Also called representativism or representative theories of perception, memory, thinking, and so on. Any theory holding that these activities (perception is usually meant) involve the existence of mental objects (such as images or ‘sense-data’) which facilitate the activity by representing the external object.

We may be said to perceive the representative instead of perceiving the object (which is then inferred to exist – but on what grounds?); or to perceive the object indirectly by perceiving the representative directly (but what do ‘directly’ and ‘indirectly’ amount to?)

A representative theory of memory may say we have an image which represents the past event (but how can we know it does?), as against saying we are somehow in direct contact with the past (despite its no longer existing).

Representatives, therefore, which also are not always easy to find, may end up as barriers rather than bridges to what they are supposed to represent.

D W Hamlyn, Sensation and Perception (1961)


Aristotle was the first to provide a description of direct realism. In On the Soul he describes how a see-er is informed of the object itself by way of the hylomorphic form carried over the intervening material continuum with which the eye is impressed.[5]

In medieval philosophy, direct realism was defended by Thomas Aquinas.[5]

Indirect realism was popular with several early modern philosophers, including René Descartes,[6] John Locke,[6] G. W. Leibniz,[7] and David Hume.[8]

Locke categorized qualities as follows:[9]

  • Primary qualities are qualities which are “explanatorily basic” – which is to say, they can be referred to as the explanation for other qualities or phenomena without requiring explanation themselves – and they are distinct in that our sensory experience of them resembles them in reality. (For example, one perceives an object as spherical precisely because of the way the atoms of the sphere are arranged.) Primary qualities cannot be removed by either thought or physical action, and include mass, movement, and, controversially, solidity (although later proponents of the distinction between primary and secondary qualities usually discount solidity).
  • Secondary qualities are qualities which one’s experience does not directly resemble; for example, when one sees an object as red, the sensation of seeing redness is not produced by some quality of redness in the object, but by the arrangement of atoms on the surface of the object which reflects and absorbs light in a particular way. Secondary qualities include colour, smell, sound and taste.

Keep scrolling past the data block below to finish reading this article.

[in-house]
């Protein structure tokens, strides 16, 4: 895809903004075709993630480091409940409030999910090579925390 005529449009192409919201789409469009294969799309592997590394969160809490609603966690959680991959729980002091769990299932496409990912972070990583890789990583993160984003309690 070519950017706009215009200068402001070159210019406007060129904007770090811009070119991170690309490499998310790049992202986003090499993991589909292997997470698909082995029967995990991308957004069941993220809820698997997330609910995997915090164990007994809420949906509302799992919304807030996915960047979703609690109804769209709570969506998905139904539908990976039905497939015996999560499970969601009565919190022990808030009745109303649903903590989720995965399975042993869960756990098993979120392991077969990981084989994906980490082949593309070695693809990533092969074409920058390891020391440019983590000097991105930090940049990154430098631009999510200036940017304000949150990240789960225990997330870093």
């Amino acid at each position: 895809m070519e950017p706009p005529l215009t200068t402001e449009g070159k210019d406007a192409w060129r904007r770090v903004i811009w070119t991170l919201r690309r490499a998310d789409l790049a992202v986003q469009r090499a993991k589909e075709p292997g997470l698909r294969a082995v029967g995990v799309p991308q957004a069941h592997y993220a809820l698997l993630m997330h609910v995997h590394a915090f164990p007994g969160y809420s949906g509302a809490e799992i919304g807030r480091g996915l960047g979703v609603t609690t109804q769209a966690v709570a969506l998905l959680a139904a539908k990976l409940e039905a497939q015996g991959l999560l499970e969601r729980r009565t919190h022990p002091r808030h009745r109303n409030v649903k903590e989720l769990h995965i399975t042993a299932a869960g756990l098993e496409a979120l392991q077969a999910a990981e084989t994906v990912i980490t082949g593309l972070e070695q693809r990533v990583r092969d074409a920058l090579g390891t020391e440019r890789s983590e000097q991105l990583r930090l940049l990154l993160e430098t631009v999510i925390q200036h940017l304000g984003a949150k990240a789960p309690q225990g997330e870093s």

Thomas Reid, a notable member of the Scottish common sense realism was a proponent of direct realism.[10] Direct realist views have been attributed to Baruch Spinoza.[11]

Late modern philosophers, J. G. Fichte and G. W. F. Hegel followed Kant in adopting empirical realism.[12][13] Direct realism was also defended by John Cook Wilson in his Oxford lectures (1889–1915).[14] On the other hand, Gottlob Frege (in his 1892 paper “Über Sinn und Bedeutung”) subscribed to indirect realism.[15]

In contemporary philosophy, indirect realism has been defended by Edmund Husserl[16] and Bertrand Russell.[8] Direct realism has been defended by Hilary Putnam,[17] John McDowell,[18][19] Galen Strawson,[20] and John R. Searle.[21]

However, epistemological dualism has come under sustained attack by other contemporary philosophers, such as Ludwig Wittgenstein (the private language argument) and Wilfrid Sellars in his seminal essay “Empiricism and the Philosophy of Mind”. Indirect realism is argued to be problematical because of Ryle’s regress and the homunculus argument. Recently, reliance on the private language argument and the “homunculus objection” has itself come under attack. It can be argued that those who argue for “inner presence”, to use Antti Revonsuo’s term,[22] are not proposing a private “referent”, with the application of language to it being “private” and thus unshareable, but a private use of public language. There is no doubt that each of us has a private understanding of public language, a notion that has been experimentally supported;[23] George Steiner refers to our personal use of language as an “idiolect”, one particular to ourselves in its detail.[24] The question has to be put how a collective use of language can go on when, not only do we have differing understandings of the words we use, but our sensory registrations differ.[25]